In Part One of this series we briefly examined modern and contemporary witchcraft, discussing some of the major beliefs of this syncretistic movement. The present article will further expound on witchcraft, and also critique it from a biblical, metaphysical, epistemological, and ethical basis.
It is essential to keep in mind that this movement encompasses a wide range of practices and beliefs. Consequently some of the critiques presented in this article may require some adaptation or modification in order to be applicable to certain variations of belief within the broader system of witchcraft and neopaganism. Nonetheless, the body of critiques presented here apply substantially to most witches and neopagans.
Many witches do not believe in spirits, and most if not all reject belief in a literal Devil or demons. Naturally, therefore, they reject the idea that sorcery and divination are accomplished by the agency of evil spirits. Many offer naturalistic explanations for the working of magic and divination and other "psychic technologies." On the whole, the occult community today has expanded its definition of "the natural" to incorporate elements that were earlier considered supernatural, placing them in the category of the super- or paranormal instead. Yet, they are still involved in the "old ways" -- that is, the occult.
Now You See it, Now You Don't
What has happened in the occult world in the past two or more decades is just what C. S. Lewis described in his classic work, The Screwtape Letters -- which portrays an experienced demon (Screwtape) writing letters of advice to a novice demon (Wormwood):
I have great hopes that we shall learn in due time how to emotionalize and mythologize their science to such an extent that what is, in effect, a belief in us, (though not under that name) will creep in while the human mind remains closed to belief in the Enemy [i.e., God]. The "Life Force," the worship of sex, and some aspects of Psychoanalysis, may here prove useful. If once we can produce our perfect work -- the Materialist Magician, the man, not using, but veritably worshipping, what he vaguely calls "Forces" while denying the existence of "spirits" -- then the end of the war will be in sight. (1)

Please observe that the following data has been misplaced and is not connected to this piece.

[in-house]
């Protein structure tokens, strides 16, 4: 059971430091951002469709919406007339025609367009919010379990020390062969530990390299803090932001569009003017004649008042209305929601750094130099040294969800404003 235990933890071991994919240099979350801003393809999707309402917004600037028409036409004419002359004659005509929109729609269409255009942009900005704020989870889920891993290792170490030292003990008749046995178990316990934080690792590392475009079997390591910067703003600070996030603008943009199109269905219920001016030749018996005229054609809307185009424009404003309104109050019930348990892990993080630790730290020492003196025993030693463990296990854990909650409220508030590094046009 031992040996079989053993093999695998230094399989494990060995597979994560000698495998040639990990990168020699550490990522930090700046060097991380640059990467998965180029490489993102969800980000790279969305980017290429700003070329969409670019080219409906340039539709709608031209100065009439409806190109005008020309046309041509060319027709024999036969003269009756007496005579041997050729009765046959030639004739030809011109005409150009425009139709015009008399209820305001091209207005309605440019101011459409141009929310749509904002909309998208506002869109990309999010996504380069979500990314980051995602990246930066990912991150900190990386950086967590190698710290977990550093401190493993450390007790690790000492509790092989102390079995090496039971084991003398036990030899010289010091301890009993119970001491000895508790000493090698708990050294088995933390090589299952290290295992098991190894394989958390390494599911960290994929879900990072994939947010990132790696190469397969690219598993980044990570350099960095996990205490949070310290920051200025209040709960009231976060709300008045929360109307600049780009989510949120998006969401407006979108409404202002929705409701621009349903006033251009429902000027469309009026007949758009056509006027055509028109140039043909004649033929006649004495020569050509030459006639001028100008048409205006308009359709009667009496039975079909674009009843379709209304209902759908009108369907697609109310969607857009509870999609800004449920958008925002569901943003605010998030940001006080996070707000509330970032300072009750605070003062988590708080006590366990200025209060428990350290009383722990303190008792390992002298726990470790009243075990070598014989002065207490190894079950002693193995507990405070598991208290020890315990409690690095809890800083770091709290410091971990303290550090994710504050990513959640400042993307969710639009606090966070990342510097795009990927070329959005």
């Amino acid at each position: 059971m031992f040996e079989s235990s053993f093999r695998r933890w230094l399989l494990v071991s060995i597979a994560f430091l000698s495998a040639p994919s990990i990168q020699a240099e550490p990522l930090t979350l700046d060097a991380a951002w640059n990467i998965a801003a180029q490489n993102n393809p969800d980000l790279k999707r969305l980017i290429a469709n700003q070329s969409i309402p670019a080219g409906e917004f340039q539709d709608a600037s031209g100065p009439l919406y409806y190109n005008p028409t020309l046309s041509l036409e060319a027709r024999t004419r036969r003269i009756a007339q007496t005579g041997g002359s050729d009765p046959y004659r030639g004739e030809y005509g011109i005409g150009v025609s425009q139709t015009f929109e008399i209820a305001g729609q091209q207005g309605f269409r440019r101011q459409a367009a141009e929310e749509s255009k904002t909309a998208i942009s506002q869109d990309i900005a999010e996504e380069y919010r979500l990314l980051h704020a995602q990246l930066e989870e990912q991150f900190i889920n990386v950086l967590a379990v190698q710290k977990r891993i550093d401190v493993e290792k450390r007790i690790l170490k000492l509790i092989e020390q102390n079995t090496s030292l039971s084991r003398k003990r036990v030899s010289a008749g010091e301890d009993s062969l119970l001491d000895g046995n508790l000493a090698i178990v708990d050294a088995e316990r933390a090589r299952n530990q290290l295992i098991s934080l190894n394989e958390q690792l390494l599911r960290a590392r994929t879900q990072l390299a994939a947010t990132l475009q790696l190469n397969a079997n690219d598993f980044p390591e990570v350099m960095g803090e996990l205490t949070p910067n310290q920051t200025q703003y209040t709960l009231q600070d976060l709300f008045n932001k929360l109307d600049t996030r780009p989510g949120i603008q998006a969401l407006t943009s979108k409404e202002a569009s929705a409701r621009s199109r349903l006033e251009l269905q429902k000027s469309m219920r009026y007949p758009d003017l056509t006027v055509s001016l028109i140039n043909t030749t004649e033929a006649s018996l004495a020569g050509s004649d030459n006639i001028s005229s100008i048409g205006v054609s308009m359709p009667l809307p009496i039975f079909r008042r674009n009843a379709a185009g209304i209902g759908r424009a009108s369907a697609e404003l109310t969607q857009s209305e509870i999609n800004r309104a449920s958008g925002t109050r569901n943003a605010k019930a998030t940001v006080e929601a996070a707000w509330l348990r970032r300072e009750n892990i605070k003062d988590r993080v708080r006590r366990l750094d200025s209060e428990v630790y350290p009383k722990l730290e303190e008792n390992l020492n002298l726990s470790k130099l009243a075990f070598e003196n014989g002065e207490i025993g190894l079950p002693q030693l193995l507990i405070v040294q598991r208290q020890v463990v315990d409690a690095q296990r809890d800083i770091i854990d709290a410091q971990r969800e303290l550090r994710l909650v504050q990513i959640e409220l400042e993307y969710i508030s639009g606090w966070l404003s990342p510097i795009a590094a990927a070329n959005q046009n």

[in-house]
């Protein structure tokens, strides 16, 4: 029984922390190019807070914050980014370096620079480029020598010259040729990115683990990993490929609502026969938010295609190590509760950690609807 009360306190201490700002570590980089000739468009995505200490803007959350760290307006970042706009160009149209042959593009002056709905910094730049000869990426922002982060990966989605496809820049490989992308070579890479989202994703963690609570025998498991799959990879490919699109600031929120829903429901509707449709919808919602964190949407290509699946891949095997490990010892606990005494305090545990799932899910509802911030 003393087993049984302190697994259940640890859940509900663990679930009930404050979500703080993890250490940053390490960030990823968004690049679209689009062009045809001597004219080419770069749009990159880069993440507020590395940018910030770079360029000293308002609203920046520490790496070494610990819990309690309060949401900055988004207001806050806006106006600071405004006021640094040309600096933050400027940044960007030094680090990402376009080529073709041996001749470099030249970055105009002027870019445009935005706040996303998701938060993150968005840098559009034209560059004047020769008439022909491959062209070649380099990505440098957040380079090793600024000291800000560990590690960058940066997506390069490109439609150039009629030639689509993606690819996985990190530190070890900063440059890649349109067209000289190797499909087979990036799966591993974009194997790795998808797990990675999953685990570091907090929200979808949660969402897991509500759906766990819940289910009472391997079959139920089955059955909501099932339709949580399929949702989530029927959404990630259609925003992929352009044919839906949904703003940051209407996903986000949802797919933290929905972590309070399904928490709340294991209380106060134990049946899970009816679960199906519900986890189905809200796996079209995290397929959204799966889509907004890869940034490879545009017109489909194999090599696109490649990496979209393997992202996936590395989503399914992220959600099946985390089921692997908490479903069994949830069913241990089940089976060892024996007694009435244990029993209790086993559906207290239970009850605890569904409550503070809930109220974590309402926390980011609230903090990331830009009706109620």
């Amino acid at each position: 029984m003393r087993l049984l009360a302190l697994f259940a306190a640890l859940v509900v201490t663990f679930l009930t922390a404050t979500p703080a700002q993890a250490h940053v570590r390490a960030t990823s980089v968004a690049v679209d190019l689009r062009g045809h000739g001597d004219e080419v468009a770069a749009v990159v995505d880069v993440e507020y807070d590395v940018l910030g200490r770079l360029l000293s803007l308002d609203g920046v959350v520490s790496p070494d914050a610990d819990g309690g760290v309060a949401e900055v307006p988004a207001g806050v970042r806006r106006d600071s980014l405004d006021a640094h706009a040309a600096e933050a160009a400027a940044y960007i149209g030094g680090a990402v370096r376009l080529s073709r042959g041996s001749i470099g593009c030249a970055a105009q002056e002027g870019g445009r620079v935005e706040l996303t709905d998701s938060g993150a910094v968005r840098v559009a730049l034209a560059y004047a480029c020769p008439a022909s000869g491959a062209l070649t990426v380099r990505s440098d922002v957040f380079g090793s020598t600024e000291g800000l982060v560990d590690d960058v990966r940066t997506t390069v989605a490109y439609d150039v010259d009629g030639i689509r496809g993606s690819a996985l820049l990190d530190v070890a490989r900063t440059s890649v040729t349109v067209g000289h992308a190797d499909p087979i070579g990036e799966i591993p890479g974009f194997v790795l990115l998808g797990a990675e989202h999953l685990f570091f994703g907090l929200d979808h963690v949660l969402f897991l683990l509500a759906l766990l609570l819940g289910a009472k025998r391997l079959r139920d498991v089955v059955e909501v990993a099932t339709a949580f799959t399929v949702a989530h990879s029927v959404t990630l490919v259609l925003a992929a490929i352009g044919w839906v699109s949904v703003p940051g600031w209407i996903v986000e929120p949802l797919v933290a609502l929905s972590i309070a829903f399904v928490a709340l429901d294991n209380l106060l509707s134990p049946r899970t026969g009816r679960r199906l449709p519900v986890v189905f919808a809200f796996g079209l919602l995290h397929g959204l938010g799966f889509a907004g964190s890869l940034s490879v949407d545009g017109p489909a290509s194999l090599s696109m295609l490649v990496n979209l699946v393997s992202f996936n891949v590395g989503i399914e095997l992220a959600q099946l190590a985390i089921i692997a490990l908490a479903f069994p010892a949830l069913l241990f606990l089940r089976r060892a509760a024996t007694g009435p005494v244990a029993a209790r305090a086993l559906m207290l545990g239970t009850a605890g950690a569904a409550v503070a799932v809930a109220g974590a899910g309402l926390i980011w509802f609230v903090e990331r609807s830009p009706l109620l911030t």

Lewis's insights on the insidious strategy of Satan -- the archenemy of our souls -- appear to have been right on target in regard to modern occultism. (2)
When observations like Lewis's are made, however, it is not uncommon to hear remarks to the effect that Christians attribute to the supernatural everything they cannot comprehend -- if it cannot be understood, it must be the Devil. However, this charge is unwarranted.
While it is unfortunately true that some Christians tend to hyperspiritualize events and exclaim "the Devil did it," or "the Devil made me do it," this is certainly not the case with all. Many Christians have pointed out alleged demonic (or divine) occurrences which were -- in fact -- instances of fraud, anomalies, psychosomatic phenomena, auto- or heterosuggestion, and so forth. (3) Such Christians have demystified baffling occurrences and accounted for them by their natural causes.
Black, White, or Neutral?
The critical question is, What is the actual source or causal agent(s) of the occult (i.e., of divination, sorcery, and spiritism)? Some witches like to make a distinction between black and white magic/sorcery and divination. They claim that sorcery or divination performed for unselfish and/or "benevolent" purposes (to help others) is good. Thus, magic done with good intentions and desired results is classified as white magic. Conversely, sorcery performed with selfish and/or malevolent motives and means (to harm others) is classified as black magic.
Other witches deny the validity of this distinction or find it useless. Since they regard magic as a natural force they view it as morally neutral (i.e., not intrinsically good or evil). Like...
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